Himalayan Art Resources

Item: Mandala of Hevajra (Buddhist Deity)

ཀྱེ་རྡོ་རྗེ། ནང་ལྷ། 喜金刚(佛教本尊)
(item no. 186)
Origin Location Tibet
Date Range 1400 - 1499
Lineages Sakya
Size 39.37x34.29cm (15.50x13.50in)
Material Ground Mineral Pigment, Fine Gold Line on Cotton
Collection Rubin Museum of Art
Catalogue # acc.# P1995.21.2
Notes about the Central Figure

Classification: Deity

Interpretation / Description

Shri Hevajra Nine Deity Manadala (Tibetan: pal gye pa dor je lha gu'i khyil kor).

Sanskrit: Hevajra Tibetan: Gye pa dor je

Within the center of the two dimensional circular diagram (mandala) representing the top view of a three dimensional celestial palace and surroundings is the deity Shri Hevajra, dark blue in colour, with eight faces and sixteen hands holding skullcups, standing with four legs in a dancing posture. The first pair of hands embrace the consort Vajra Nairatmya (Selfless One), blue, with one face and two hands holding a curved knife and skullcup, standing on the left leg with the right embracing Hevajra. They are both adorned with bone ornaments and stand atop four corpses within the flames of pristine awareness.

Surrounding the two central figures are eight goddesses of various colours, each with one face and two hands, standing in a dancing posture on the left leg above a corpse seat. Beginning at the top and placed in a clockwise direction is yellow Vetali, multi-coloured Dombini, green Ghasmari, blue Pukkasi, black Gauri, white Shavari, red Cauri, and purple Candali. They are adorned with various ornaments and each hold their own distinct hand objects.

The floor of the celestial palace is divided into four colours ornately patterned with floral designs: red, blue, white and yellow. On the red veranda outside of the palace walls (barely discernable), on each side of the four doors ('T' shaped), are two dancing offering goddesses, sixteen in total. The outer red and white lines forming a square enclosure represent the stylized decorative facade on the four sides of the palace roof; adorned with upright spears, arrows and banners. The elaborate lintels above each of the four doors are constructed of tiered steps topped with a Dharma wheel, two reclining deer, and gold spires with a silk canopy above.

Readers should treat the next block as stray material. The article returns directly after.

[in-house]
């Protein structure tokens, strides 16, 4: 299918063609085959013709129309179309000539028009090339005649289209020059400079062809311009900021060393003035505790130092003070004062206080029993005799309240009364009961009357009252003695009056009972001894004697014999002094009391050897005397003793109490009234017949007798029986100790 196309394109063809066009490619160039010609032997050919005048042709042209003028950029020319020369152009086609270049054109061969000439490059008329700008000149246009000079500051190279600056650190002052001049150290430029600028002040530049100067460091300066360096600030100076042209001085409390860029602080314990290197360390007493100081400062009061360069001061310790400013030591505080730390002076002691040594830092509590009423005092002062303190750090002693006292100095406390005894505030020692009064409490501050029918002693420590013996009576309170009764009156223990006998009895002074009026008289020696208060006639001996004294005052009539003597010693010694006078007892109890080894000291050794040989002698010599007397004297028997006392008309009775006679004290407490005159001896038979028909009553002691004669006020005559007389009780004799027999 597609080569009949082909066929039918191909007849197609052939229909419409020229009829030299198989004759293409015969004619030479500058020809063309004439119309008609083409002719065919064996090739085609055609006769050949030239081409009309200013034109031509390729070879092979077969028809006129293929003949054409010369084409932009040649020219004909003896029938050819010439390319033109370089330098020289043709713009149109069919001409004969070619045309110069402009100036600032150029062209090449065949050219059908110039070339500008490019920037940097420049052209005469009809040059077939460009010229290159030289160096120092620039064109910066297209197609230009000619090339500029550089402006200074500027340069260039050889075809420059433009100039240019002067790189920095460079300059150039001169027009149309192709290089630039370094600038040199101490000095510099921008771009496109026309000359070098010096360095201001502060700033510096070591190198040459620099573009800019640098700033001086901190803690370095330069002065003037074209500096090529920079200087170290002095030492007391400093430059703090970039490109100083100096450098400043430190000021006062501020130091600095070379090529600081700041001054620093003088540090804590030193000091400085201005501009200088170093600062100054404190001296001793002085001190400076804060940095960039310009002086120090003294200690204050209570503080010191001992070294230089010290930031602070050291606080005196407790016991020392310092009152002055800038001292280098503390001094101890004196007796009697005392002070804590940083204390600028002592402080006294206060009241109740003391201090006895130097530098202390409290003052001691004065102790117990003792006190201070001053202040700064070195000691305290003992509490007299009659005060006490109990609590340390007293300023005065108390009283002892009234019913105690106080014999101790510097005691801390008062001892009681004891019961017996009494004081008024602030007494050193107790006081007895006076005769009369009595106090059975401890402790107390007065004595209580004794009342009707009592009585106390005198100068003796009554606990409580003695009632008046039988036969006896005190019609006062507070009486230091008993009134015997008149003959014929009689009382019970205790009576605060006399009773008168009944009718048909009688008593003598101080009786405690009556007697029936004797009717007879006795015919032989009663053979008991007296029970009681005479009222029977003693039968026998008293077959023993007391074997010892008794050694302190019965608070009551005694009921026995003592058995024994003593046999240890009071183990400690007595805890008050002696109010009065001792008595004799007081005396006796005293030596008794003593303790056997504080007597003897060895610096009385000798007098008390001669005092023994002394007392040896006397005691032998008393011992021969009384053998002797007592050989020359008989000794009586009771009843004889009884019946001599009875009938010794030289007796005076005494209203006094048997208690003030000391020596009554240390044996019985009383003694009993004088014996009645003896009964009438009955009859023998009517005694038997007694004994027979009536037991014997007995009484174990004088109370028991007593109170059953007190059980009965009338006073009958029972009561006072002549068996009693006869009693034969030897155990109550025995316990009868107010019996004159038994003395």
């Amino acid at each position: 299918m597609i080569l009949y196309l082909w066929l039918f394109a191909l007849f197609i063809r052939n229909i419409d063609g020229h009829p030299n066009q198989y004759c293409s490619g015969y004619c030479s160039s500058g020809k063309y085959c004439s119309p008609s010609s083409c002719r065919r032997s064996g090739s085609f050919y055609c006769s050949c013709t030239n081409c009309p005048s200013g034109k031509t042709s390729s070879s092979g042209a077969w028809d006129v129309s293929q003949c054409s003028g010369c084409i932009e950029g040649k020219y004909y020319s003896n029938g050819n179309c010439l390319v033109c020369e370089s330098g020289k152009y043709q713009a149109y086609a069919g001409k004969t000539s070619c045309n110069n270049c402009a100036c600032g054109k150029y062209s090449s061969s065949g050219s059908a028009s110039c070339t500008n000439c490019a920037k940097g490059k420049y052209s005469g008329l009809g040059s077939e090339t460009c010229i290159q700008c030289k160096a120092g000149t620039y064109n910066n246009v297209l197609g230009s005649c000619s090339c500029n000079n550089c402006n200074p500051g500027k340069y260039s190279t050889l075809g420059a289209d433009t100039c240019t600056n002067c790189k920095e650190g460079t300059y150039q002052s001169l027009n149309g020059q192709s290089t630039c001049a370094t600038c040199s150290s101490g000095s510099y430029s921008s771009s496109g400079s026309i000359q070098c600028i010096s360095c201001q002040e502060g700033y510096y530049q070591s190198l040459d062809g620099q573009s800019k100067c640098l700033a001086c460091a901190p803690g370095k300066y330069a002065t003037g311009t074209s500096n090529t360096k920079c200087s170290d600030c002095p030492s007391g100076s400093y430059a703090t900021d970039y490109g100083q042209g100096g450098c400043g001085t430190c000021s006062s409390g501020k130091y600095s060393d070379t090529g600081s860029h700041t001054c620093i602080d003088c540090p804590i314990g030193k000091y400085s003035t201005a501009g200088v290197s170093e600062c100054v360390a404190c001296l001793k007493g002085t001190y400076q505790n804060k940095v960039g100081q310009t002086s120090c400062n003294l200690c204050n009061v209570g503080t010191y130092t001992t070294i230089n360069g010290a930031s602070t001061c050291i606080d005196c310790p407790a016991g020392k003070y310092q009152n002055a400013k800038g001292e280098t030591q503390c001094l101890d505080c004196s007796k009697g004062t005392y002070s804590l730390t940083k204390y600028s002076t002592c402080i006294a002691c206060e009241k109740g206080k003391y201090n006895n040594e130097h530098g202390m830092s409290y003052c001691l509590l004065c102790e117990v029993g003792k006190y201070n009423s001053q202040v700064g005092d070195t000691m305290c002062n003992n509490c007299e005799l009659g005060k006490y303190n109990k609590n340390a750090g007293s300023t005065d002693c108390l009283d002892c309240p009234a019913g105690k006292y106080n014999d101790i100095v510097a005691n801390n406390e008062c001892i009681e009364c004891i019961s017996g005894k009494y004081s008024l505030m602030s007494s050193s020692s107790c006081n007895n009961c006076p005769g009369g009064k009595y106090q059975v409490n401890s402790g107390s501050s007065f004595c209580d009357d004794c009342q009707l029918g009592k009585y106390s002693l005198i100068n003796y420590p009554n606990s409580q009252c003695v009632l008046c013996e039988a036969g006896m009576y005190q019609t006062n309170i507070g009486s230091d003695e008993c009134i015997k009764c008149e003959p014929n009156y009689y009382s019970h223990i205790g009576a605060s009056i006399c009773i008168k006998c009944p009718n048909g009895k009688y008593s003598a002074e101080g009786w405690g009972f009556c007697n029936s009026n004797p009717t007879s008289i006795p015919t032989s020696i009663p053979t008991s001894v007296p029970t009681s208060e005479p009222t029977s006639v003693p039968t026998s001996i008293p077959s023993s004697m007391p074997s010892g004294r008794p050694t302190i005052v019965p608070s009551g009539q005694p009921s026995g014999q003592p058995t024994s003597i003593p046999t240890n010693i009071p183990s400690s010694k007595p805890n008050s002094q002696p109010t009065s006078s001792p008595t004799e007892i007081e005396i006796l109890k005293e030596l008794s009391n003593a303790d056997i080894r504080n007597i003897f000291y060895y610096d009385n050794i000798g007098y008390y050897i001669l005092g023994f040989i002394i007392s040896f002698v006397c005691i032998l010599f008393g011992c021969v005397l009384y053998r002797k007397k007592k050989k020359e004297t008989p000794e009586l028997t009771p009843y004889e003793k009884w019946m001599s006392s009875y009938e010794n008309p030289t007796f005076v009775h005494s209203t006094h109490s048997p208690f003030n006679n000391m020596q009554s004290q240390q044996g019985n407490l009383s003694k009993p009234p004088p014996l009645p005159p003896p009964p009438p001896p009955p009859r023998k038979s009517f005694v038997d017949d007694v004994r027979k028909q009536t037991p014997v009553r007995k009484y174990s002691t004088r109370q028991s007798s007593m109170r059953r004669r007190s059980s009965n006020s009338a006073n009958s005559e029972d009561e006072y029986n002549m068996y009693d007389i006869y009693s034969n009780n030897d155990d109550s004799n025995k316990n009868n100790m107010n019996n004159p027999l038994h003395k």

Surrounding the palace is a circle of multi-coloured (rectangular) petals representing the enormous lotus upon which the entire palace structure rests. The outer circle, divided into eight sections, containing small figures and objects is the ring of the eight great charnel grounds filled with corpses, fires, caityas, yogis, nagas, and wrathful worldly deities. The final ring is composed of the multi-coloured fires of primordial wisdom completely enveloping the entire Hevajra Mandala.

Along the top are the lineage gurus for this particular mandala of Shri Hevajra. Starting from the left are the primordial buddha Vajradhara, Nairatmya, Virupa, Krishnapa, Damarupa, Avadhutipa, Gayadhara, Drogmi Lotsawa (992-1072), Seton Kunrig (1025-1113), Shangton Chobar (1053-1136), Sachen Kunga Nyingpo (1092-1158), Sonam Tsemo (1142-1182), Trakpa Gyaltsen (1147-1216), and Sakya Pandita (1182-1251).

On the outside of the mandala circle starting at the left is yellow Ratnasambhava-Hevajra. On the right is red Amitabha-Hevajra. At the Bottom left is white Vairochana-Hevajra and on the right is green Amoghasiddhi-Hevajra. Each of these figures, in the same appearance as the central figure, has two deities on each side, the immediate two are male and wrathful and the further two are goddesses. Placed at the bottom right side, for convenience, are the remaining figures that accompany the deities encircling the outer ring of the mandala. Along the bottom, from the left, is a row of lamas all wearing monastic robes and performing the Dharma Teaching mudra (gesture).

Shri Hevajra is a tutelary deity of the Anuttarayoga Non-dual classification. From the many Hevajra Tantras and forms of the deity, this representation of Hevajra arises from the root Hevajra Tantra of 'two sections' and was popularized by the Indian mahasiddha (the one of great accomplishment) Virupa. The style of the painting is Nepali, evidenced by the strong use of red colours and the intricate circular floral patterns used for the background and flame designs.

Jeff Watt 6-98

Related Items
Thematic Sets
Mandala: Main Page
Collection of Rubin Museum of Art: Painting Gallery VI
Tradition: Sakya Deity Paintings
Buddhist Deity: Hevajra Main Page
Painting Style: Tibet (Balri)
Mandalas: Sakya Tradition
Buddhist Deity: Hevajra Mandalas